Ken Paxton wins third term as attorney general, beating Democrat Rochelle Garza
(TEXAS TRIBUNE) - Embattled Attorney General Ken Paxton, who has faced securities fraud charges since 2015 and is under FBI investigation for abuse of office, has won reelection for a third term, according to Decision Desk HQ, defeating Democratic civil rights lawyer Rochelle Garza.
“The reports of my demise have been greatly exaggerated,” Paxton said in his victory speech from Collin County.
Surrounded by supporters, his wife state Sen. Angela Paxton, R-McKinney, and members of the attorney general’s office, Paxton said he would continue to fight the federal government’s “overreach” into state affairs. Paxton has been a leader in challenging policies implemented by Democratic presidents on immigration, expansion of LGBTQ rights and COVID-19 vaccine requirements.
“Just because we won tonight, the fight is not over,” he said. “They’re going to continue to come after me, they’re going to continue to come after Texas. They’re going to continue to come after Republicans around the country and we cannot let them win.”
In a difficult cycle for Democrats, the race was widely seen as the most competitive statewide election because of Paxton’s laundry list of legal troubles. Paxton has faced securities fraud charges in Texas courts for seven years, and in 2020, eight of his former top deputies accused him of abusing his office to benefit a political donor. Those allegations set off an FBI investigation into Paxton. He has not been charged and he denies wrongdoing. He also faces a professional misconduct lawsuit from the Texas State Bar for a lawsuit he filed trying to overturn the presidential election results in four states where former President Donald Trump had lost. That case was thrown out by the U.S. Supreme Court within days.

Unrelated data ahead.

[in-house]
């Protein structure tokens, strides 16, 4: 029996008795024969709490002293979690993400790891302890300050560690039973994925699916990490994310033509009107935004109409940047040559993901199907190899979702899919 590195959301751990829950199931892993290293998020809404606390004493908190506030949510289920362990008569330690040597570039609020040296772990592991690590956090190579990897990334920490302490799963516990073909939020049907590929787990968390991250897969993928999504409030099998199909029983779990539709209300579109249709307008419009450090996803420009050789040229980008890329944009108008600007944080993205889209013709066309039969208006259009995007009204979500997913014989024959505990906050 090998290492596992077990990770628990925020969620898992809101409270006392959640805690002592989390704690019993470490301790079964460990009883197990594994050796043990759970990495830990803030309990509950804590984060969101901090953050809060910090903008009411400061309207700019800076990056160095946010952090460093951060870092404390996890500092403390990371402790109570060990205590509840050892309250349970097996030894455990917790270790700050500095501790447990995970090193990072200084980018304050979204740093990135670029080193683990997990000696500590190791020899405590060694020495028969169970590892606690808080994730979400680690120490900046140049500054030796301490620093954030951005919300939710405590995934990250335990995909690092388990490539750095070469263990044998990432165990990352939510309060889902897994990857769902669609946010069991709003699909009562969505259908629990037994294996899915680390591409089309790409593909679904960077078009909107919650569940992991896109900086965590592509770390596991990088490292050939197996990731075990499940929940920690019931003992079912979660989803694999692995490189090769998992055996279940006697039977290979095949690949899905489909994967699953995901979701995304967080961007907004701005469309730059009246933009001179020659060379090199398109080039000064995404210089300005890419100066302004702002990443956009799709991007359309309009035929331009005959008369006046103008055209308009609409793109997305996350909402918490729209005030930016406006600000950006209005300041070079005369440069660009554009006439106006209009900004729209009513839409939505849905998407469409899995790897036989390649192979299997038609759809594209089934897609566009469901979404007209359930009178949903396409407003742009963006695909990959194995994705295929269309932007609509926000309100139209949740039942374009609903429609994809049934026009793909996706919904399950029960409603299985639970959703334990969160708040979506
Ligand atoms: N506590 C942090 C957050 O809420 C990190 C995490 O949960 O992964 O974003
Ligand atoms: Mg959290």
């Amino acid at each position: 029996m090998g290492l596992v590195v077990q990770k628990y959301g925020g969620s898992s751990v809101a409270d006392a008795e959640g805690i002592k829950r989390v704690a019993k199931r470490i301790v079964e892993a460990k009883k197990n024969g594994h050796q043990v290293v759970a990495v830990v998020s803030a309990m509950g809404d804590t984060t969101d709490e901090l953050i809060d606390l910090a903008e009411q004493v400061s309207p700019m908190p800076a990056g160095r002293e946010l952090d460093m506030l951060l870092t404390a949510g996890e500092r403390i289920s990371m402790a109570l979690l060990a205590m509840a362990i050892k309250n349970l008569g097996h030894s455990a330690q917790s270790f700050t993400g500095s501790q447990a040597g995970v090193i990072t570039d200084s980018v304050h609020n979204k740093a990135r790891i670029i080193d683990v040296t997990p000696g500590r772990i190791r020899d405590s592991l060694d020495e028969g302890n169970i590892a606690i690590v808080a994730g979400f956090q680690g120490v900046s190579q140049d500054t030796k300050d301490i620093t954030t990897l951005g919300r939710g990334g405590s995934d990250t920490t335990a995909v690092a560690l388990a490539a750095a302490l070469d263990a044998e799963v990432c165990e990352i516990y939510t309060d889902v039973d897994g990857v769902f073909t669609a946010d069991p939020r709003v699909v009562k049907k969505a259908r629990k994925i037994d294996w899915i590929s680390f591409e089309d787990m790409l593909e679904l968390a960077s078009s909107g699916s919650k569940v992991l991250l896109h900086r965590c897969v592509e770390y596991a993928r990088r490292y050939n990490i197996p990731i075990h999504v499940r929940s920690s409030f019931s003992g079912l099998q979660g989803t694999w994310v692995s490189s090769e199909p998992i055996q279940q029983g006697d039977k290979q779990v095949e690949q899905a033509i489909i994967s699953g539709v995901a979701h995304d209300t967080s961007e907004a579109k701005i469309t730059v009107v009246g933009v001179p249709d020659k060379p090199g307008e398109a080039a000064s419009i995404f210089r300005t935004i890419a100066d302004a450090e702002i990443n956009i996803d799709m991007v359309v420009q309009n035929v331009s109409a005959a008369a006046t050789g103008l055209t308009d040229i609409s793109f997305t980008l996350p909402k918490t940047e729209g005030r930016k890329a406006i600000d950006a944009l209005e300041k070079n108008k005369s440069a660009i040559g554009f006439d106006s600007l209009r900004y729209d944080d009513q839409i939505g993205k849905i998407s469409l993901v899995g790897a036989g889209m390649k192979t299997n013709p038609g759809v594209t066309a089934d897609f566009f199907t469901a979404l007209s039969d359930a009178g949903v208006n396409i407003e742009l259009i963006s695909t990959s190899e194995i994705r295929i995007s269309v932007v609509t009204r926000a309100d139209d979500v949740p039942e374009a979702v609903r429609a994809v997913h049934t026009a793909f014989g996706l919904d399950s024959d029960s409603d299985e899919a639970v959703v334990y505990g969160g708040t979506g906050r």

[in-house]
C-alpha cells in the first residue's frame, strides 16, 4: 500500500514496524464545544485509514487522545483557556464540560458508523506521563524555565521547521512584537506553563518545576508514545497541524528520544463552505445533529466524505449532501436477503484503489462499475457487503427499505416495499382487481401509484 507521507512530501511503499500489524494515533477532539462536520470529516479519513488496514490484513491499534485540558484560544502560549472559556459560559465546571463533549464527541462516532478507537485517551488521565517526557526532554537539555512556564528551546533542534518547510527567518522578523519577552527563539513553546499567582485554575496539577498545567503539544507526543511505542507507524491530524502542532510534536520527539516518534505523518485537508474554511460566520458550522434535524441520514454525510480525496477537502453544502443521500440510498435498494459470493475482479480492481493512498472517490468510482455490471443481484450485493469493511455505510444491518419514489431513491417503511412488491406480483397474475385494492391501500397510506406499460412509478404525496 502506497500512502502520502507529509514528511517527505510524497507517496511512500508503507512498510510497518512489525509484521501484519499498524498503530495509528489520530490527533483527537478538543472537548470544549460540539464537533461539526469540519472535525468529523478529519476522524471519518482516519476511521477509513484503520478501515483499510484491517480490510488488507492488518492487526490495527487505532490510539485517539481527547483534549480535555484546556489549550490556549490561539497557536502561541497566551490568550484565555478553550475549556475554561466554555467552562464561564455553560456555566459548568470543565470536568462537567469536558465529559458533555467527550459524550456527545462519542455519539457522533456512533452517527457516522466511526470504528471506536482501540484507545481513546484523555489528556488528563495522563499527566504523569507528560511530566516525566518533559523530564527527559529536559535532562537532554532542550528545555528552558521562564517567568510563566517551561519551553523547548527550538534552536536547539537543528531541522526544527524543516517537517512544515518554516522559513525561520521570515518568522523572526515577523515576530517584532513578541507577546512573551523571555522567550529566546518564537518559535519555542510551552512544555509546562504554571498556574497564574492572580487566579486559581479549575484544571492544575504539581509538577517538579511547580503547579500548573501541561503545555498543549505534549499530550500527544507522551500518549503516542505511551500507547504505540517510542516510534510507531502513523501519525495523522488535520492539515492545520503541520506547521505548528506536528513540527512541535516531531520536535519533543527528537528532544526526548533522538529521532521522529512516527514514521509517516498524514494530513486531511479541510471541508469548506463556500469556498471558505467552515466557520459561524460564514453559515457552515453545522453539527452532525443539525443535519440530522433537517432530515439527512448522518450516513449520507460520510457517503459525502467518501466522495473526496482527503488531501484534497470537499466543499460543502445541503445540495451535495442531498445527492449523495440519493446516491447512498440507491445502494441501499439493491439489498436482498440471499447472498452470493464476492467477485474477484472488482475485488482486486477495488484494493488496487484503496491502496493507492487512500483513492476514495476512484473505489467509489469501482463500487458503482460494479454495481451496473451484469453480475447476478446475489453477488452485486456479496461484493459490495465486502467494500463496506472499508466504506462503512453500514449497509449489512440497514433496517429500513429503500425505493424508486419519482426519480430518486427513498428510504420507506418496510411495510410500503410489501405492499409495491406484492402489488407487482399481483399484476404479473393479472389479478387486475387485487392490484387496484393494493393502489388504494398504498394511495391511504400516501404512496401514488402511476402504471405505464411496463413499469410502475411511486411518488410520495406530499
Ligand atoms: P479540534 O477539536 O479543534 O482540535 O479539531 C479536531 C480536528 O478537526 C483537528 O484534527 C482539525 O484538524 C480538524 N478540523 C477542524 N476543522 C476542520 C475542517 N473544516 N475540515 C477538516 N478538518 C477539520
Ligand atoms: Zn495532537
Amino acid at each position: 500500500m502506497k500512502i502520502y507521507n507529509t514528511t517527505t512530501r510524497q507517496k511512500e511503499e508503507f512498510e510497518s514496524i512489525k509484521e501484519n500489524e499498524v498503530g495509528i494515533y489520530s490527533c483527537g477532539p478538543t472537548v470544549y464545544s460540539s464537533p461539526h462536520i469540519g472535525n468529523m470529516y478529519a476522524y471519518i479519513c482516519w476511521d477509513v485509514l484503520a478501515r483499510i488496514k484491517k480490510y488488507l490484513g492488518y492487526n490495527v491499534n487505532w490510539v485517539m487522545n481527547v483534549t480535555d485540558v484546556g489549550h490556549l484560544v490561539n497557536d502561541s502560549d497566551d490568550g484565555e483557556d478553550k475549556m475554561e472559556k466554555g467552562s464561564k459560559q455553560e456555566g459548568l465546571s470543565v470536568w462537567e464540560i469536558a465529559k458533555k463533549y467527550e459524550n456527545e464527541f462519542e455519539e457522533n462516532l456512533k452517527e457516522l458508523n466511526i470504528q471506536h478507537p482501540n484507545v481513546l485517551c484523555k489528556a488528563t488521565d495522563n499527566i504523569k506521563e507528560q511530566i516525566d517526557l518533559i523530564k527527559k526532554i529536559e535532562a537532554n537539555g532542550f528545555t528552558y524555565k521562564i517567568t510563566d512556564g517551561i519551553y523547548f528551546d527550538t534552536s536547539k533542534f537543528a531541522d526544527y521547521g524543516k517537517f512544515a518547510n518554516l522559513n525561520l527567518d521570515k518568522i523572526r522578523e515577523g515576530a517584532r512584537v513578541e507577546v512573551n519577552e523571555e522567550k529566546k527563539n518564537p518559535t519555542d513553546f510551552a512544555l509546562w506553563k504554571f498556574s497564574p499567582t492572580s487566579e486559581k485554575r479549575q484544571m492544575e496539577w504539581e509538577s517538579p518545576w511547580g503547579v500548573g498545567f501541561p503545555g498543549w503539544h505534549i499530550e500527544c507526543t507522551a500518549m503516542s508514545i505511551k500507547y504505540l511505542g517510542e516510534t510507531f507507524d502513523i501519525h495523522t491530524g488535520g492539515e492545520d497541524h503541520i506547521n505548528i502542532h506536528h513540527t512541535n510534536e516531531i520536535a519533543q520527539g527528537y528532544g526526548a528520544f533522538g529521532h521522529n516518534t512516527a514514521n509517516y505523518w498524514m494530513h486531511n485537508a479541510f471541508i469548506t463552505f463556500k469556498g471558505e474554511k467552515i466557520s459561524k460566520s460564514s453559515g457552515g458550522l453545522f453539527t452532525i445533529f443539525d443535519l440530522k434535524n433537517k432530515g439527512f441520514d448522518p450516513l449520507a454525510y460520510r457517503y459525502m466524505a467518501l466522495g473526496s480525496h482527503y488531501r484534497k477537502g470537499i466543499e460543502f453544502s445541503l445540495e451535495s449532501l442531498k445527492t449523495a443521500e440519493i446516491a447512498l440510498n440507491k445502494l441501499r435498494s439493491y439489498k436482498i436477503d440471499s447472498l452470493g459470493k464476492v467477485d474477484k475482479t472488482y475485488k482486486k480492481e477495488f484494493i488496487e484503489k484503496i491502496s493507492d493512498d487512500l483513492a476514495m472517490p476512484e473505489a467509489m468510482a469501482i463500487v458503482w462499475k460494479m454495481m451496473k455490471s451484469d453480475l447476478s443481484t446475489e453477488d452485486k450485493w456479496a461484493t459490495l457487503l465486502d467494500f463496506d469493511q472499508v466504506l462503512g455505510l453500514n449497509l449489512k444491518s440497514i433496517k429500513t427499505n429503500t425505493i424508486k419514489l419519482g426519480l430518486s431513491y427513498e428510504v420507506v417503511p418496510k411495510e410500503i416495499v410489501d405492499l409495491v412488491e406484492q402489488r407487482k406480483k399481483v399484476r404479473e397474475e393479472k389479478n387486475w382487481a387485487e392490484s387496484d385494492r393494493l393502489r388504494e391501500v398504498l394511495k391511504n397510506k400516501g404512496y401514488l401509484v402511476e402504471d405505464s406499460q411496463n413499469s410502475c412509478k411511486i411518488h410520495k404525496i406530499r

Paxton’s legal troubles were so pronounced that three major Republicans — U.S. Rep. Louie Gohmert of Tyler, former Texas Supreme Court Justice Eva Guzman and Land Commissioner George P. Bush — tried to unseat him as the party’s nominee for attorney general. But Paxton survived to win the party’s nomination.
From the beginning, there were questions about the strength of the Democratic field. The party did not produce a big-name politician for the race and none of the three major Democratic candidates — North Texas attorney Lee Merritt, former Galveston mayor Joe Jaworski or Garza — had run for statewide office before.
Garza eventually won out in a primary runoff against Jaworski, who she beat by garnering nearly two-thirds of the vote. She immediately began attacking Paxton for his securities fraud charges, the allegations that he had abused his office to benefit a political donor and his closeness to Trump, who had endorsed Paxton in the Republican primary.
Paxton, who is supported by Christian social conservatives, also reportedly had an extramarital affair with a woman he later recommended for a job with the wealthy donor he is accused of doing political favors for.